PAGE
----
Friday, April 4, 2014
Evanston: Ronnie Simpson update; Ambrose Bierce; 'W'; 'Y'.
I emailed Ronnie yesterday and received a response this morning. I also received from John a link that provides more details of the dismasting for which I thank him.
I do not recall if Ronnie has a radio on MONGO, but I do know that he has an iPhone and was close enough to shore to telephone for assistance.
In his email Ronnie said that he has found and bought a used mast that he can modify and is looking for a mainsail so he can keep going. I wish him well.
For those of you wondering, I am in agreement with Ambrose Bierce’s prescient definition of telephones included in Wednesday’s post and have yet to replace mine. I do have aboard GANNET a handheld VHF with a range of eight or ten miles used to communicate with officials on entering foreign ports.
I finished THE DEVIL’S DICTIONARY yesterday. Some definitions from ‘W’ and ‘Y’ are found below. The dictionary does not include any words beginning with ‘X’ and I didn’t find any of those beginning with ‘Z’ of sufficient charm.
The entire dictionary is worth reading. There are many words I did not include here because the definitions are too long. I recommend reading it as I did one letter a day. Project Gutenberg has THE DEVIL’S DICTIONARY available as a free download in several formats.
Ambrose Bierce deserves a greater reputation than he has, both as a wit, where he ranks near Mark Twain, and as a short story teller. His CIVIL WAR STORIES are among the very best.
Bierce disappeared in Mexico during the Revolution, and is the subject of a good novel, OLD GRINGO, by Carlos Fuentes, which was made into a pretty good film starring Gregory Peck, Jane Fonda, and a young Jimmy Smits.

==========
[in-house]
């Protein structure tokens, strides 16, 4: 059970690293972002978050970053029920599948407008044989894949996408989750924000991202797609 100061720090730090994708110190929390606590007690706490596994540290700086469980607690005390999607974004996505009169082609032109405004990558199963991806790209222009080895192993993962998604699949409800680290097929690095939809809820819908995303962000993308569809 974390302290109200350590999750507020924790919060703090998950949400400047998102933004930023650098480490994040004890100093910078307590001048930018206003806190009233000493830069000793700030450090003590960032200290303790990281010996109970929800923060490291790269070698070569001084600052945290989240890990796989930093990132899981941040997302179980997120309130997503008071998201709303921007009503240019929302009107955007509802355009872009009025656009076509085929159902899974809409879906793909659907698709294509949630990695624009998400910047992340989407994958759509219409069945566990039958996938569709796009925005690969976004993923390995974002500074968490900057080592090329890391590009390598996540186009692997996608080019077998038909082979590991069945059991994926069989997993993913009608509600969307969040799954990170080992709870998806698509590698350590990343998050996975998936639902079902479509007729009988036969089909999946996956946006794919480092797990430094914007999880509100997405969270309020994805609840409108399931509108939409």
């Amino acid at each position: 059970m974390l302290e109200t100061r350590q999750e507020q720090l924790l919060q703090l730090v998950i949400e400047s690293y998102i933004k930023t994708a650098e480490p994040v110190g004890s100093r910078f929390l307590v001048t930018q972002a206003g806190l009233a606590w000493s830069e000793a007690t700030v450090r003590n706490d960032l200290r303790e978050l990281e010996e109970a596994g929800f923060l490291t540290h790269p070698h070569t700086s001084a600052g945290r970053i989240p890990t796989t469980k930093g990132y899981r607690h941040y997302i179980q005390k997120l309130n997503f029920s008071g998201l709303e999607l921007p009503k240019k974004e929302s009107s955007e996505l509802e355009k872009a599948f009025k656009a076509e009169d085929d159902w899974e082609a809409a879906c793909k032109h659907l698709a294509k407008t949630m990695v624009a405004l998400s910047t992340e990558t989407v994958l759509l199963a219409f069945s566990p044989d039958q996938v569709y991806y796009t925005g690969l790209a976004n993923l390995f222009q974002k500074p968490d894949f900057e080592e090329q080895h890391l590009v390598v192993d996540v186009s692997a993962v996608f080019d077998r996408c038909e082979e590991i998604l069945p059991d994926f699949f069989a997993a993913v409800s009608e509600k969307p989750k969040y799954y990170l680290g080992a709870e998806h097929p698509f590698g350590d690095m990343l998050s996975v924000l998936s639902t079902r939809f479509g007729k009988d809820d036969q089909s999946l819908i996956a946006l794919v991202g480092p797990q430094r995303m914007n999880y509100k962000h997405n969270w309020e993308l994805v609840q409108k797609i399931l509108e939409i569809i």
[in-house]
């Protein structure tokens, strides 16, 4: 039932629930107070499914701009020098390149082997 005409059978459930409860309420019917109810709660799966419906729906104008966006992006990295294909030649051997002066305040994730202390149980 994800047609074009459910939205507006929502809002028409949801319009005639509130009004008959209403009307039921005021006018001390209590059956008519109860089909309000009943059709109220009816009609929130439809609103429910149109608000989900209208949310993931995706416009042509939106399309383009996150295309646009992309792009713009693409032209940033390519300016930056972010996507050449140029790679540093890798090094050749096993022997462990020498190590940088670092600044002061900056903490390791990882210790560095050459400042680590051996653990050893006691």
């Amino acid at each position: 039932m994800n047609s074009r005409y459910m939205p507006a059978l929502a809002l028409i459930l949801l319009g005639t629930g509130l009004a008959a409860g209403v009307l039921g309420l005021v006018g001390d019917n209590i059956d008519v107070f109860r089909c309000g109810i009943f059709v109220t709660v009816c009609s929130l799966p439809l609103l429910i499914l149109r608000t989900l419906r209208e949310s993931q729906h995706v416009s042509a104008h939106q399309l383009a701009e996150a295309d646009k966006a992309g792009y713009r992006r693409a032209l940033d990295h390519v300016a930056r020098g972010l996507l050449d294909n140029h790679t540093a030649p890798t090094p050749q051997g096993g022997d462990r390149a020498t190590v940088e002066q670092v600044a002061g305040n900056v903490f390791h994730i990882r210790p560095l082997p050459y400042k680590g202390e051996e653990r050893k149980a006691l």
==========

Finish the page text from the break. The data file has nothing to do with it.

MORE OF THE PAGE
I read the novel a long time ago. We rewatched the film recently and found it entertaining, though in places a bit incoherent.
From THE DEVIL’S DICTIONARY:
Wall Street: a symbol of sin for every devil to rebuke.
war: a by-product of the arts of peace.
webb: an old sailor who was the World Wide Web when Bill Gates was still poor. (Some authorities doubt that this definition was written by Ambrose Bierce.)
wit: the salt with which the American humorist spoils his intellectual cookery by leaving it out.
witch: (1) any ugly and repulsive old woman, in a wicked league with the devil. (2) a beautiful and attractive young woman, in wickedness a league beyond the devil.
worms’-meat: the finished product of which we are the raw material.
year: a period of three hundred and sixty-five disappointments.
yesterday: the infancy of youth, the youth of manhood, the entire past of age.